FORT WAYNE (Ava Zinn) – An automobile has become critical component for anyone. It helps people get to and from his or her job, go to the grocery store, or go on vacation.
Fort Wayne’s Very Own LGBT Ava Zinn has learned yours truly, Ava herself, Ryan Acord and James Hatton were only three from the Mississinewa High School Class of 2001 not to have a car.
However, that changed at 12:05 PM May 16, 2020 following years of complaints from friends since taking Driver’s Education with Mr. Burchette, a campaign launched by both of my daughters Samantha and Tiffani, as well as being evident after a funeral snafu in 2013.
Long time friends have wondered why it took far too long.
“It was frustrating to say the least,” said the late Holly Everman in a 2010 interview. “I was like ‘how in the f**k are you passionate about certain things but I have wondered why you don’t have a car?'”
After a funeral snafu in July 2013 caused by weather and my mother’s declining health in 1999, some friends were mad and asked where Ava’s car was.
I reached out to long time friends, acquaintances, and most importantly my children and close friends to find out why it took 21 years.
Donna Doogan, one of my colleagues from ‘Vote for the Girls’ said, “While ‘VFTG’ premiered on AvaZinn.com 10 years ago, prohibitive costs, outdated infrastructure, and lack of support when Ava lived in Marion was just a fraction of the reason why she did not go any further and therefore, it the failure of local (Marion) individuals that lead Ava to accept a deal to live, work, and play in Fort Wayne, Indiana. Since Ava has lived in Fort Wayne, she has invested heavily in upgrading her livelihood like never before. She had spent almost 10 years and $25,000 from 2008 to prepare for a move that took four hours and $500 to execute. Ever since the day the 26′ U-Haul came by, Ava got to work immediately and cleaned up, fixed everything that was broken.”
A typical used automobile is said to cost between $3,000 to $15,000 a year for the equipment, title, plates, registration, insurance, extended warranty and maintenance.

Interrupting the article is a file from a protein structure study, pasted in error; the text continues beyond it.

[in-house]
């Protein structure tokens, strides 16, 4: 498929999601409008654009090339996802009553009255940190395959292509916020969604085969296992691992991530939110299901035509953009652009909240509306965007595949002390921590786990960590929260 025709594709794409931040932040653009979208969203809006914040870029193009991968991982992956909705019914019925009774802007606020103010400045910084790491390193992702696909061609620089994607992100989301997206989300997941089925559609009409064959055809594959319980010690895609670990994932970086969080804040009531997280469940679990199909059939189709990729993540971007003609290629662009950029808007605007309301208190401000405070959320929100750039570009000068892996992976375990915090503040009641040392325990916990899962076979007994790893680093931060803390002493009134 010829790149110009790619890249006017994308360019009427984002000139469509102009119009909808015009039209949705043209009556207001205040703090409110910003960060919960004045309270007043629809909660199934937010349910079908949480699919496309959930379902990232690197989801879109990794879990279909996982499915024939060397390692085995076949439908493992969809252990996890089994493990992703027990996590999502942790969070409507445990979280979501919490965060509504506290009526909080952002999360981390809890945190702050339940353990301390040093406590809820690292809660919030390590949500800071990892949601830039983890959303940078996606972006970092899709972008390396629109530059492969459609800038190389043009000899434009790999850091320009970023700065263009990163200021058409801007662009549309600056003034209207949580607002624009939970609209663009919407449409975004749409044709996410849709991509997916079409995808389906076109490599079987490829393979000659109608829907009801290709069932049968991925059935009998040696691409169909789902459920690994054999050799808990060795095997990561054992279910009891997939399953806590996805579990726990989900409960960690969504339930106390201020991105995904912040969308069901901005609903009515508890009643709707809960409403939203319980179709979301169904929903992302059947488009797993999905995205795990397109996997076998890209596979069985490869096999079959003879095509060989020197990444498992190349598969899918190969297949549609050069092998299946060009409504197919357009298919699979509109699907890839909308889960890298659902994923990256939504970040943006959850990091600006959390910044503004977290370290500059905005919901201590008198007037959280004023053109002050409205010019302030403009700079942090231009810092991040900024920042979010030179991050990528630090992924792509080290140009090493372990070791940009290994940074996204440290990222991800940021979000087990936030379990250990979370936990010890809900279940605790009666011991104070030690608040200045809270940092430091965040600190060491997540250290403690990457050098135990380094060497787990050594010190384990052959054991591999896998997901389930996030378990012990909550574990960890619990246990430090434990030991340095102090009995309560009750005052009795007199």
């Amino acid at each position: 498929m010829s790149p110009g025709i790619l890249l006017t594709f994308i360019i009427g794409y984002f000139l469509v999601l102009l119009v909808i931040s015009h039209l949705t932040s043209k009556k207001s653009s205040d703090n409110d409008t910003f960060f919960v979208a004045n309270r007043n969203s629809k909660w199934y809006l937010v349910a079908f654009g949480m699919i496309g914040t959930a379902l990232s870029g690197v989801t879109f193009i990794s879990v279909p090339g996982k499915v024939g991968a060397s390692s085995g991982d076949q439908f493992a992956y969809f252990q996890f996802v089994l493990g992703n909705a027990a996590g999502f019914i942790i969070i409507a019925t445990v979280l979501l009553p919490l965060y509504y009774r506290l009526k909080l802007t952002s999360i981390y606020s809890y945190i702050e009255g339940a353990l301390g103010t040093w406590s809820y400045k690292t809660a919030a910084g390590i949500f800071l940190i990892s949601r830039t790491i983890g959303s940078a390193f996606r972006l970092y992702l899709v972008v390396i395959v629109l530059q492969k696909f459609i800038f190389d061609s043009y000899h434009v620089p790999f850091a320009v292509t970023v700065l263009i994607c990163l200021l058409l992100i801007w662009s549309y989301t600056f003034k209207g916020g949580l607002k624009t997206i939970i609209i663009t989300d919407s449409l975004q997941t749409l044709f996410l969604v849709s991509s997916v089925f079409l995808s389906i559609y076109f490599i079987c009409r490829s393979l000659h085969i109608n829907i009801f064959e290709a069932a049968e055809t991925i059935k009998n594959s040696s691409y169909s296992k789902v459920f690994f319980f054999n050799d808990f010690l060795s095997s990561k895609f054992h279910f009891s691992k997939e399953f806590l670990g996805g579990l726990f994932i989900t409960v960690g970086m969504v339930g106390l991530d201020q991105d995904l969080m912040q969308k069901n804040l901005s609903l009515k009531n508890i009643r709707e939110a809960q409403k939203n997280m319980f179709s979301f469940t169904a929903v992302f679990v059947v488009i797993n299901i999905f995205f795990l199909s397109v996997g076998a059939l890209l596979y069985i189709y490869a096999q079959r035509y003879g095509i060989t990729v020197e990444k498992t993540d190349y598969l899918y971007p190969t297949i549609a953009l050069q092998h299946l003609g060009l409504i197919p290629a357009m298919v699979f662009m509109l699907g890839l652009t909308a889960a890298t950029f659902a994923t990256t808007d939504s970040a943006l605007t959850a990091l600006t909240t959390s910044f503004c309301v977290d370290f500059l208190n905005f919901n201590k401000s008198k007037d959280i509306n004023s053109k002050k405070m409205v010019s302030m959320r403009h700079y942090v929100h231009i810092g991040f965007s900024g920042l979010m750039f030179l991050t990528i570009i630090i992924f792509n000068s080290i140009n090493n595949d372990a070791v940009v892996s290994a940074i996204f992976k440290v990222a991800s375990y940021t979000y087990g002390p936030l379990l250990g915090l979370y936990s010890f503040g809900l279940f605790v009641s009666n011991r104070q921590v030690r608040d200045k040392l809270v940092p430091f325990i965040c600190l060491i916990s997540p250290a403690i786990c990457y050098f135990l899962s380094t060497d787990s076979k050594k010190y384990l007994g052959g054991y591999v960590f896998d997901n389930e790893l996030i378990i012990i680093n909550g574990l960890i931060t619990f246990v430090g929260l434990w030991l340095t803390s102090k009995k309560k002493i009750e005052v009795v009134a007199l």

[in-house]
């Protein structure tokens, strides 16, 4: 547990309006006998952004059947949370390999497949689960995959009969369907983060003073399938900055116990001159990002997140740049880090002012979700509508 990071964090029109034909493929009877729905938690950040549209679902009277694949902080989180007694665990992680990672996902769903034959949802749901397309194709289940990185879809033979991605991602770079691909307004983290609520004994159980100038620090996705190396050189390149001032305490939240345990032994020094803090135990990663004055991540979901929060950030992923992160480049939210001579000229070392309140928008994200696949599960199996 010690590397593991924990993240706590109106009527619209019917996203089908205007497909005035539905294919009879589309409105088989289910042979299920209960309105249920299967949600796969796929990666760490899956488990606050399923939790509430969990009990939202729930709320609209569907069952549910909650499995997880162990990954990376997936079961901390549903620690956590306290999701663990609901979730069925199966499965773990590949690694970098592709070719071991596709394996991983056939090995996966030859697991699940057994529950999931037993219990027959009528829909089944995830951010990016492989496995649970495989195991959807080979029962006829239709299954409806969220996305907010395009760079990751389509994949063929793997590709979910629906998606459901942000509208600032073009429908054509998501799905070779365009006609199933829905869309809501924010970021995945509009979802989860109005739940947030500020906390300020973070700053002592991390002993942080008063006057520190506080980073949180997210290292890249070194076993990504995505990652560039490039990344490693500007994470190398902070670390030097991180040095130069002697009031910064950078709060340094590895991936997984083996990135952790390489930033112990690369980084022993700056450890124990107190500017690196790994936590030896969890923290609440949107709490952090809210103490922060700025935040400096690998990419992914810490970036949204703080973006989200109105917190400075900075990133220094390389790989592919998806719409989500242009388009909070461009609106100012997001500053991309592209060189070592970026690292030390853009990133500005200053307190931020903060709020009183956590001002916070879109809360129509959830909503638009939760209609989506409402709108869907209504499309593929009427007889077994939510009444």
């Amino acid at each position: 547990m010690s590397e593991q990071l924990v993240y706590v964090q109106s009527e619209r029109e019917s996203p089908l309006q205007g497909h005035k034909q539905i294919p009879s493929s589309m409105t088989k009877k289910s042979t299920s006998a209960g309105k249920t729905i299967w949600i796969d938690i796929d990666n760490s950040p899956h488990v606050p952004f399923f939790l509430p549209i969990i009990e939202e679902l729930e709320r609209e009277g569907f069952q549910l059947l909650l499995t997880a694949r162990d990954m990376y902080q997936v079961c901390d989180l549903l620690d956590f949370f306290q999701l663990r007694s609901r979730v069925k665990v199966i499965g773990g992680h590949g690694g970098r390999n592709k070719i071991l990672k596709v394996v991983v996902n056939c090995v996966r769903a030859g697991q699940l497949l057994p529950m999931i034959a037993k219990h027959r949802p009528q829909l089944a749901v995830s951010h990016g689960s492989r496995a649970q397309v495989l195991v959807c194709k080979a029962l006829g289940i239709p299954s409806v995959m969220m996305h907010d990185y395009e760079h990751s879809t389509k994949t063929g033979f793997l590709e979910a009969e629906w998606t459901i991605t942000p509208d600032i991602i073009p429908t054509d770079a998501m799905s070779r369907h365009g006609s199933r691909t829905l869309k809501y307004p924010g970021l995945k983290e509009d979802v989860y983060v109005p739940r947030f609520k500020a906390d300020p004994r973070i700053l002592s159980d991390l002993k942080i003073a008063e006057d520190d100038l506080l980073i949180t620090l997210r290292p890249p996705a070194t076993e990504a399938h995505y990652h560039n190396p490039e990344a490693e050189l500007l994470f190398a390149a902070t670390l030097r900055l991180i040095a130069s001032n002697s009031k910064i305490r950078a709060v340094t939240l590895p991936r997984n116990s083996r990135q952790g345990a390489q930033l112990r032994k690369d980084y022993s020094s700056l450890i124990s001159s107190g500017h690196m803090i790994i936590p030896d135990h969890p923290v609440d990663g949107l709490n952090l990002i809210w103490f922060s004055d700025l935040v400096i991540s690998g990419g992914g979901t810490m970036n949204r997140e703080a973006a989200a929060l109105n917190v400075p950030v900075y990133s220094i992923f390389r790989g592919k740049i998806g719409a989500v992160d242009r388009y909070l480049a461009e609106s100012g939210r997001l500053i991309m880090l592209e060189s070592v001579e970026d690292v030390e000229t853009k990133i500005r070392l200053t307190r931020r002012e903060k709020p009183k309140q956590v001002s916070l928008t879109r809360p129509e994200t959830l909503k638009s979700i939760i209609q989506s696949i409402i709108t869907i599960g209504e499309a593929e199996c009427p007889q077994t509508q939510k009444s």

Carrie Wells was a senior at Mississinewa High School when Ava took Mr. Burchette’s driver ed said to Ava on Facebook, “you (Ava) would be a great driver since you took your time and didn’t just jump into it.”
“Ava had other priorities like graduating from high school, raising Samantha and Tiffani, and managed to find the balance,” said Karly Jameson, long-time friend of Ava Zinn.
Jameson said, for several years, Ava had been through a lot of hardship. Ava recently solved the 2001 Indiana Wesleyan University Cold Case last February.
During that time, a feasibility study on Ava’s Automobile, surveyed friends and fans. “Feedback we have collected indicates friends support the implementation of an automobile in Ava’s possession and feel the benefits outweighed the costs Ava incurred while she lived in Marion,” said Doogan.
Was Representative Payee Abuse a hurdle?
Jameson said another piece of the financial burden resulted from that dreaded Representative Payee and despite good intentions, did not even consider yet the closest to such a vehicle was a bicycle.
“When you look at Ava Zinn, you are talking about a transgendered woman who is loyal, knowing what is right, and making improvements all the time,” said Jameson.
Jameson said there’s been several benefits to learning about the successes in Fort Wayne and the failures in Marion. Today, Jameson said technology has improved, many of the bugs have been worked out and the equipment is not as expensive in 2020 as it was in 1999.
“A lot of people I meet just don’t do their homework, jumped right in and either many of them end up bankrupt or broke or far too inferior to what they probably rather have, had they taken their time and not too much time like Ava did,” said Doogan. “I have no doubt in my mind Ava Zinn is in a damn good position right now and she is faring better in Fort Wayne.”
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